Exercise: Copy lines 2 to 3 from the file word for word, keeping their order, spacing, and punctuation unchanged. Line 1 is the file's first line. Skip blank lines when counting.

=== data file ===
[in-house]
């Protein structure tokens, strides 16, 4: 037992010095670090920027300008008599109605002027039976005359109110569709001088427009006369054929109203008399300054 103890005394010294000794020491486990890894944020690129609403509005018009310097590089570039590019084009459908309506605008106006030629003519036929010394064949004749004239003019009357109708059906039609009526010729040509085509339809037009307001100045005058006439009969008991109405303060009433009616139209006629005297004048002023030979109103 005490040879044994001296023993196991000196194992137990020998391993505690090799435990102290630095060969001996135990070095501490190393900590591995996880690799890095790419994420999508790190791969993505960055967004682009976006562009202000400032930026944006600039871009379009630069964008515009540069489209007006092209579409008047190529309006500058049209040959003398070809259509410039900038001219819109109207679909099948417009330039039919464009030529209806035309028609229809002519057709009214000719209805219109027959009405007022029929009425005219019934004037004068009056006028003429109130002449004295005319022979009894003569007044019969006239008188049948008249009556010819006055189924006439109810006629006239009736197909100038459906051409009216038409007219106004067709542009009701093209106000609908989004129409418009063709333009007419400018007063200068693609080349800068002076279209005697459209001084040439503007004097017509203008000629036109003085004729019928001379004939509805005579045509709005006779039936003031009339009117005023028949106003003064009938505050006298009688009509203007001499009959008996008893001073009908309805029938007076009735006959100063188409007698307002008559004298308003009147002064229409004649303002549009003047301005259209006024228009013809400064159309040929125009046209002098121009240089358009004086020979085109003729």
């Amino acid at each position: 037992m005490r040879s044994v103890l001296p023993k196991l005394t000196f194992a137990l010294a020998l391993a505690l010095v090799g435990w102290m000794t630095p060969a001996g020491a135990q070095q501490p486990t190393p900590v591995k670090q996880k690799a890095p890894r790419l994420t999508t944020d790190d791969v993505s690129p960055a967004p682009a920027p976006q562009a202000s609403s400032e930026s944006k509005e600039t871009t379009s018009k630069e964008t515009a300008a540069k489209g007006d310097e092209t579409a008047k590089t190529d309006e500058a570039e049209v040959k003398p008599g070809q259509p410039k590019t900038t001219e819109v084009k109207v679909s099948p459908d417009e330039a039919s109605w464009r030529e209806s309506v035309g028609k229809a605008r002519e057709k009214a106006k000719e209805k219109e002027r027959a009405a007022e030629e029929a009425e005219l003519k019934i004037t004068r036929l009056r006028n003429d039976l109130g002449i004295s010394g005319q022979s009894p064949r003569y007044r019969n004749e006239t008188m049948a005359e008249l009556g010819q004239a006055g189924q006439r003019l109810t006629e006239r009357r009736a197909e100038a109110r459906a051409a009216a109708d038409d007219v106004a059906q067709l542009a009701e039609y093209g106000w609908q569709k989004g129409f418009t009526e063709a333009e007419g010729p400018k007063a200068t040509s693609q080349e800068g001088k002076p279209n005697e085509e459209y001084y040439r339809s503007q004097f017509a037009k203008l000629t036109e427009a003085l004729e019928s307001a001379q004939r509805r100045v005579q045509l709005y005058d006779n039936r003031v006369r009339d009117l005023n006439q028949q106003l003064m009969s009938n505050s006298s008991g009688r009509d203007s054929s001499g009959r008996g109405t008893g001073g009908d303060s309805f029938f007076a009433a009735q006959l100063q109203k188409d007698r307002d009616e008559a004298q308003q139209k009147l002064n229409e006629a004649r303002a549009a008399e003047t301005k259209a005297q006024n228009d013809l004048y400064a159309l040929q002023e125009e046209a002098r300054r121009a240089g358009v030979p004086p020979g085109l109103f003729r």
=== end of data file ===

């Protein structure tokens, strides 16, 4: 037992010095670090920027300008008599109605002027039976005359109110569709001088427009006369054929109203008399300054 103890005394010294000794020491486990890894944020690129609403509005018009310097590089570039590019084009459908309506605008106006030629003519036929010394064949004749004239003019009357109708059906039609009526010729040509085509339809037009307001100045005058006439009969008991109405303060009433009616139209006629005297004048002023030979109103 005490040879044994001296023993196991000196194992137990020998391993505690090799435990102290630095060969001996135990070095501490190393900590591995996880690799890095790419994420999508790190791969993505960055967004682009976006562009202000400032930026944006600039871009379009630069964008515009540069489209007006092209579409008047190529309006500058049209040959003398070809259509410039900038001219819109109207679909099948417009330039039919464009030529209806035309028609229809002519057709009214000719209805219109027959009405007022029929009425005219019934004037004068009056006028003429109130002449004295005319022979009894003569007044019969006239008188049948008249009556010819006055189924006439109810006629006239009736197909100038459906051409009216038409007219106004067709542009009701093209106000609908989004129409418009063709333009007419400018007063200068693609080349800068002076279209005697459209001084040439503007004097017509203008000629036109003085004729019928001379004939509805005579045509709005006779039936003031009339009117005023028949106003003064009938505050006298009688009509203007001499009959008996008893001073009908309805029938007076009735006959100063188409007698307002008559004298308003009147002064229409004649303002549009003047301005259209006024228009013809400064159309040929125009046209002098121009240089358009004086020979085109003729």
């Amino acid at each position: 037992m005490r040879s044994v103890l001296p023993k196991l005394t000196f194992a137990l010294a020998l391993a505690l010095v090799g435990w102290m000794t630095p060969a001996g020491a135990q070095q501490p486990t190393p900590v591995k670090q996880k690799a890095p890894r790419l994420t999508t944020d790190d791969v993505s690129p960055a967004p682009a920027p976006q562009a202000s609403s400032e930026s944006k509005e600039t871009t379009s018009k630069e964008t515009a300008a540069k489209g007006d310097e092209t579409a008047k590089t190529d309006e500058a570039e049209v040959k003398p008599g070809q259509p410039k590019t900038t001219e819109v084009k109207v679909s099948p459908d417009e330039a039919s109605w464009r030529e209806s309506v035309g028609k229809a605008r002519e057709k009214a106006k000719e209805k219109e002027r027959a009405a007022e030629e029929a009425e005219l003519k019934i004037t004068r036929l009056r006028n003429d039976l109130g002449i004295s010394g005319q022979s009894p064949r003569y007044r019969n004749e006239t008188m049948a005359e008249l009556g010819q004239a006055g189924q006439r003019l109810t006629e006239r009357r009736a197909e100038a109110r459906a051409a009216a109708d038409d007219v106004a059906q067709l542009a009701e039609y093209g106000w609908q569709k989004g129409f418009t009526e063709a333009e007419g010729p400018k007063a200068t040509s693609q080349e800068g001088k002076p279209n005697e085509e459209y001084y040439r339809s503007q004097f017509a037009k203008l000629t036109e427009a003085l004729e019928s307001a001379q004939r509805r100045v005579q045509l709005y005058d006779n039936r003031v006369r009339d009117l005023n006439q028949q106003l003064m009969s009938n505050s006298s008991g009688r009509d203007s054929s001499g009959r008996g109405t008893g001073g009908d303060s309805f029938f007076a009433a009735q006959l100063q109203k188409d007698r307002d009616e008559a004298q308003q139209k009147l002064n229409e006629a004649r303002a549009a008399e003047t301005k259209a005297q006024n228009d013809l004048y400064a159309l040929q002023e125009e046209a002098r300054r121009a240089g358009v030979p004086p020979g085109l109103f003729r």